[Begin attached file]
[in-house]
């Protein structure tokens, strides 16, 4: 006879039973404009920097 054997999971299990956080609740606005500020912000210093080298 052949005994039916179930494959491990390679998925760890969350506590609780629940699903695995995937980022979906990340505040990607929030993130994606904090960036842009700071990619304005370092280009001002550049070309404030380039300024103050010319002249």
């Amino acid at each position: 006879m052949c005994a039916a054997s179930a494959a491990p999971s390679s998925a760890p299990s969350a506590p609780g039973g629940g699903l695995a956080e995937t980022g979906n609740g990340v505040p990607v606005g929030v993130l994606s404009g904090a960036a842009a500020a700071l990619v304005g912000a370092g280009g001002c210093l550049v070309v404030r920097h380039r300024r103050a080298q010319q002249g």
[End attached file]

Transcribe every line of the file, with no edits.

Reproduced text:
[in-house]
């Protein structure tokens, strides 16, 4: 006879039973404009920097 054997999971299990956080609740606005500020912000210093080298 052949005994039916179930494959491990390679998925760890969350506590609780629940699903695995995937980022979906990340505040990607929030993130994606904090960036842009700071990619304005370092280009001002550049070309404030380039300024103050010319002249």
């Amino acid at each position: 006879m052949c005994a039916a054997s179930a494959a491990p999971s390679s998925a760890p299990s969350a506590p609780g039973g629940g699903l695995a956080e995937t980022g979906n609740g990340v505040p990607v606005g929030v993130l994606s404009g904090a960036a842009a500020a700071l990619v304005g912000a370092g280009g001002c210093l550049v070309v404030r920097h380039r300024r103050a080298q010319q002249g």